Gather round, children. I want to tell you a scary story. It’s the true story of a tooth. It was a tooth that was long thought to be dead. You see, the owner of this tooth was a 60+ year old man who had bumped it on a manure spreader when he was nine. Over the years, the tooth went dark. It never really hurt him, it just changed color. He got used to it over the years and just thought it was dead.
Then it happened. One dark and rainy night, some 50 years later, something changed about that tooth. He started to notice some feeling in that tooth. Some pressure. It felt different. It didn’t hurt, exactly. But something was different. He went to bed thinking it would go away.
He was wrong…very wrong.
He was awakened from a dead sleep with a sharp pain under his lip. The pain was intense and throbbing. It hurt so bad, he was ready to try and take that tooth out with his bare hands. And his dentist’s office didn’t open for another 4 hours! It was like a horror movie that had come true. The tooth he always thought was dead…had come back to life! And it was haunting him!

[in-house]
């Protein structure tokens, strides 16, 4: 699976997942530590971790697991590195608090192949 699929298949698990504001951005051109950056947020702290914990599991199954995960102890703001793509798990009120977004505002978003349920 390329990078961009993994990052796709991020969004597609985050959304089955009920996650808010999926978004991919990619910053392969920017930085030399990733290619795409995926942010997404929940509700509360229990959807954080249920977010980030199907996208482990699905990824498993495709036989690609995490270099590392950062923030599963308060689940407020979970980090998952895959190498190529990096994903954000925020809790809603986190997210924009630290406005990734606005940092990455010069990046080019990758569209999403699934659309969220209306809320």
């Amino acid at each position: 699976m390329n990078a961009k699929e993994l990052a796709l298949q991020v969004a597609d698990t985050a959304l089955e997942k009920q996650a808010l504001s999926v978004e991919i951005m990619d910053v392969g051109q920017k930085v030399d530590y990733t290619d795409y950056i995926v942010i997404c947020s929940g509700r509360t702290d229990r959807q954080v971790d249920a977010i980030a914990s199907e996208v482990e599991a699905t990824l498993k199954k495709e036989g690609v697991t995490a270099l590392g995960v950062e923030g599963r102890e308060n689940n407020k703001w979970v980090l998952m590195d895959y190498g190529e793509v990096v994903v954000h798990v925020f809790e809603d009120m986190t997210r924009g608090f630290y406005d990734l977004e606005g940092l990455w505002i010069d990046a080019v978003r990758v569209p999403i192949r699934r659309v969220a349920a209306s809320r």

Have you ever seen someone with a dark front tooth? It’s relatively common in adults and very common in children. Most often it happens after some kind of trauma. Like a kid that bumps their front tooth on a coffee table or a guy to gets hit in the face with a softball. Sometimes these teeth turn dark. The dark color is actually an indication of the pulpof the tooth becoming necrotic. Necrotic is a fancy term for tissue death. So what we’re really talking about is a dead tooth.
Necrotic teeth usually become abscessed teeth. An abscess happens when the immune system’s response to the trauma is so heavy that pus actually leaks out of the gum tissues! Although most people are grossed out by talk of pus, it’s pretty important. Pus is simply the dead cells that our immune system uses to cause inflammation, which is a response to infection or a foreign body. Often the teeth do become infected but if the injury is only from trauma, sometimes there isn’t true bacterial invasion in these teeth.